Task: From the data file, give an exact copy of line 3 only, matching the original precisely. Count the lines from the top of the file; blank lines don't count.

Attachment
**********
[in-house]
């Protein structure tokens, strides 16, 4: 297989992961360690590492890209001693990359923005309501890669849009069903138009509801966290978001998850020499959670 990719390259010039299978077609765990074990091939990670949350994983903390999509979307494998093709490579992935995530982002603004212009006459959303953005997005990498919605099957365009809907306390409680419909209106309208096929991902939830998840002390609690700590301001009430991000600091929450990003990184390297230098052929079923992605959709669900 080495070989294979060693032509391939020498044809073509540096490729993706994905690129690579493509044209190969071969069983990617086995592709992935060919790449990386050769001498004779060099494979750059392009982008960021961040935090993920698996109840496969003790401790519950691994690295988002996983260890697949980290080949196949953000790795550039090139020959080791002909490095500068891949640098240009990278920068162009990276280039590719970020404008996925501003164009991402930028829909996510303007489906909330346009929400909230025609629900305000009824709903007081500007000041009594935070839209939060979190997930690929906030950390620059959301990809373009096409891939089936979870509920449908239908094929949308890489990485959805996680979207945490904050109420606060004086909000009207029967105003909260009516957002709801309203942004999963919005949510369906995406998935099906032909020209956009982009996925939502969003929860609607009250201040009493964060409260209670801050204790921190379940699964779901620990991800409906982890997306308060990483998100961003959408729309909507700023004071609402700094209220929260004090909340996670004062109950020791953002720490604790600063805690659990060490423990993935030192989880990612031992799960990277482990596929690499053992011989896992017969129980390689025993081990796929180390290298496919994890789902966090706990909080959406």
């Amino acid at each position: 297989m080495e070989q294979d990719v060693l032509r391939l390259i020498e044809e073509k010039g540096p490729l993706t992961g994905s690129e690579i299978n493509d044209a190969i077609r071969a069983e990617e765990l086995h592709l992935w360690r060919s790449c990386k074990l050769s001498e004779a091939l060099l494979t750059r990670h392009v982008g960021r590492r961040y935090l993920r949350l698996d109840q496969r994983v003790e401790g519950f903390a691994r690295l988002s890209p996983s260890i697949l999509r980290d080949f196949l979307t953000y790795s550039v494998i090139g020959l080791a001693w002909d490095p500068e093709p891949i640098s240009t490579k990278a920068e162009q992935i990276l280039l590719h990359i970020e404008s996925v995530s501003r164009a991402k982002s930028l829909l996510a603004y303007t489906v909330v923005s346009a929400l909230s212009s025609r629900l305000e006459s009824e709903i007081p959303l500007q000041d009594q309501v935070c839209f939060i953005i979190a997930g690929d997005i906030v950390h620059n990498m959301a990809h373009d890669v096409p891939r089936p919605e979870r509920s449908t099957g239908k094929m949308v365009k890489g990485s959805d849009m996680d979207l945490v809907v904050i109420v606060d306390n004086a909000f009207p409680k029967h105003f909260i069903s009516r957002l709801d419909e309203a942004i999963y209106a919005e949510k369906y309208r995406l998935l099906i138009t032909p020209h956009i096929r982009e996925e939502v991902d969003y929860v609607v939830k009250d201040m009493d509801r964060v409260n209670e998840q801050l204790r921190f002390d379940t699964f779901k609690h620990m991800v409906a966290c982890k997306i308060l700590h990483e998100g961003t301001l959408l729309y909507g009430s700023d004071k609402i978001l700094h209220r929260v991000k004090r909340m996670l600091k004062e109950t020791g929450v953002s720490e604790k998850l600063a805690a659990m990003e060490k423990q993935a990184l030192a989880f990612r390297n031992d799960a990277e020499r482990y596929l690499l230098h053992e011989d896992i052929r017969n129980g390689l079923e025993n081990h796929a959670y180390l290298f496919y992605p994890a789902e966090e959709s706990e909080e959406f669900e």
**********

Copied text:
């Amino acid at each position: 297989m080495e070989q294979d990719v060693l032509r391939l390259i020498e044809e073509k010039g540096p490729l993706t992961g994905s690129e690579i299978n493509d044209a190969i077609r071969a069983e990617e765990l086995h592709l992935w360690r060919s790449c990386k074990l050769s001498e004779a091939l060099l494979t750059r990670h392009v982008g960021r590492r961040y935090l993920r949350l698996d109840q496969r994983v003790e401790g519950f903390a691994r690295l988002s890209p996983s260890i697949l999509r980290d080949f196949l979307t953000y790795s550039v494998i090139g020959l080791a001693w002909d490095p500068e093709p891949i640098s240009t490579k990278a920068e162009q992935i990276l280039l590719h990359i970020e404008s996925v995530s501003r164009a991402k982002s930028l829909l996510a603004y303007t489906v909330v923005s346009a929400l909230s212009s025609r629900l305000e006459s009824e709903i007081p959303l500007q000041d009594q309501v935070c839209f939060i953005i979190a997930g690929d997005i906030v950390h620059n990498m959301a990809h373009d890669v096409p891939r089936p919605e979870r509920s449908t099957g239908k094929m949308v365009k890489g990485s959805d849009m996680d979207l945490v809907v904050i109420v606060d306390n004086a909000f009207p409680k029967h105003f909260i069903s009516r957002l709801d419909e309203a942004i999963y209106a919005e949510k369906y309208r995406l998935l099906i138009t032909p020209h956009i096929r982009e996925e939502v991902d969003y929860v609607v939830k009250d201040m009493d509801r964060v409260n209670e998840q801050l204790r921190f002390d379940t699964f779901k609690h620990m991800v409906a966290c982890k997306i308060l700590h990483e998100g961003t301001l959408l729309y909507g009430s700023d004071k609402i978001l700094h209220r929260v991000k004090r909340m996670l600091k004062e109950t020791g929450v953002s720490e604790k998850l600063a805690a659990m990003e060490k423990q993935a990184l030192a989880f990612r390297n031992d799960a990277e020499r482990y596929l690499l230098h053992e011989d896992i052929r017969n129980g390689l079923e025993n081990h796929a959670y180390l290298f496919y992605p994890a789902e966090e959709s706990e909080e959406f669900e």